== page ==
Almost every day in August and September, I eat a tomato sandwich featuring a fresh tomato from the garden.
I was telling my friend Scott from San Jose about this the other day before he told me to stop. Scott is my only friend left who still likes to talk on the phone. I was telling him how I liked the tomato sliced thin, and for bread I like this whole grain loaf that’s been around forever, what we used to call bark bread when I was a kid before I knew what was good.
You toast the bark bread, I was saying to Scott, which brings out this nutty flavor, and then you spread on a little mayo, and then you stack the juicy red tomato slices...but before I could get to the part about the salt and pepper, he said, Stop. Just please Stop.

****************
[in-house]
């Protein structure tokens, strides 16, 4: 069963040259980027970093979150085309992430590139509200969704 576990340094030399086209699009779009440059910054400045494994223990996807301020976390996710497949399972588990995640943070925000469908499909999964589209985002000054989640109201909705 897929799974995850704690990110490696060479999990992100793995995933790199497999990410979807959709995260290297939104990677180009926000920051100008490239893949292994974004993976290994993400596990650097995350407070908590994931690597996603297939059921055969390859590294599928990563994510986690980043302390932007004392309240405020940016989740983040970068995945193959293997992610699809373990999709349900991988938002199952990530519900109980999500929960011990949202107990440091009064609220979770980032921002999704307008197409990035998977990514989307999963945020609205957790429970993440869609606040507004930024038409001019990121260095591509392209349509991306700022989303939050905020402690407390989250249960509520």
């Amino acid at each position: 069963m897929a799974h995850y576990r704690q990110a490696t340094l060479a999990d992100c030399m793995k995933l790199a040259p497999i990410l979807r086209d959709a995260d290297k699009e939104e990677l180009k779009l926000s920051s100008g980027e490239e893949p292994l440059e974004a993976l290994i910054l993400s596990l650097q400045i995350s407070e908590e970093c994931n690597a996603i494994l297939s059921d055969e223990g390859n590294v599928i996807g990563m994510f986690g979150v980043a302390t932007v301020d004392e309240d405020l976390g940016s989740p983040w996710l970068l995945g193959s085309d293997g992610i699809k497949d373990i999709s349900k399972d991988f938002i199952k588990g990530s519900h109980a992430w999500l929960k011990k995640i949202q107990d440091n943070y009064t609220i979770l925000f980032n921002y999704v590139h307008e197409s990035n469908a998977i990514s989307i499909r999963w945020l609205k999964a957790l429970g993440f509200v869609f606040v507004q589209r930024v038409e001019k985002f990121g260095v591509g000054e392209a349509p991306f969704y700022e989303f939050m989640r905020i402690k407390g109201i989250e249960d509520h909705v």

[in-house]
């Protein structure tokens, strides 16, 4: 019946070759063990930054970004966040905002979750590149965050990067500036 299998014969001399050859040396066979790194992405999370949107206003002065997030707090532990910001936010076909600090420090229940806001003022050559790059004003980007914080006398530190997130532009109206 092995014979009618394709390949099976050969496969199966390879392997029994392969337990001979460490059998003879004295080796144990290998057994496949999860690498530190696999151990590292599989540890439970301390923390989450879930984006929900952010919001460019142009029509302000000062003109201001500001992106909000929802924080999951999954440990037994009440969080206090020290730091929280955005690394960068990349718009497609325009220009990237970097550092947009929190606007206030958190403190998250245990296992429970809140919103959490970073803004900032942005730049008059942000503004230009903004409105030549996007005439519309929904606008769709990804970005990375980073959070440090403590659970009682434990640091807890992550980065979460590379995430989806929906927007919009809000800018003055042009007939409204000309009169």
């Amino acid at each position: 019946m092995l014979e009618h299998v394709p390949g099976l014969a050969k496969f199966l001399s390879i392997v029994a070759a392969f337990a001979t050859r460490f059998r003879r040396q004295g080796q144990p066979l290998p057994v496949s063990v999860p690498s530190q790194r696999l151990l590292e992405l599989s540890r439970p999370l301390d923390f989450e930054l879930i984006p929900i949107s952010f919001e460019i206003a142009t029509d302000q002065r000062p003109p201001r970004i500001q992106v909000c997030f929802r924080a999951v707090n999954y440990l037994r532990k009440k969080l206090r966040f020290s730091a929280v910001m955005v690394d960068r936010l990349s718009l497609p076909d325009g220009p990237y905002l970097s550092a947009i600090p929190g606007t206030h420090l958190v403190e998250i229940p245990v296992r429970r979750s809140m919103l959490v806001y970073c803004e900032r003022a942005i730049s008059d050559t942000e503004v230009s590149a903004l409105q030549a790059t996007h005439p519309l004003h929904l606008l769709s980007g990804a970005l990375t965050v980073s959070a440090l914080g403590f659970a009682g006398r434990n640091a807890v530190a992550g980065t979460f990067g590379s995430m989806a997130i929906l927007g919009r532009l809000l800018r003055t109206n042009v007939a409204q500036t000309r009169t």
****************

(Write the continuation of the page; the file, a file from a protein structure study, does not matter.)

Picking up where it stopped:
Scott is originally from northern Indiana, from near a little town I know called Whiting, and he knows about fresh tomatoes. He’s been in California for like 40 years, yet he still remembers. San Jose has its own delights. I used to live there and I remember the things you could get that you can’t get here. Like persimmons. And artichokes. If you said California had the best produce in the world, I wouldn’t argue with you.
But they don’t have tomatoes. Not like the ones we have here, which for a couple of months each year are the best tomatoes on the planet. If you don’t believe me, ask Scott. He knows what he left behind when he left the Midwest all those years ago. He can still taste it.
I’m Chris Fink and that’s my Perspective.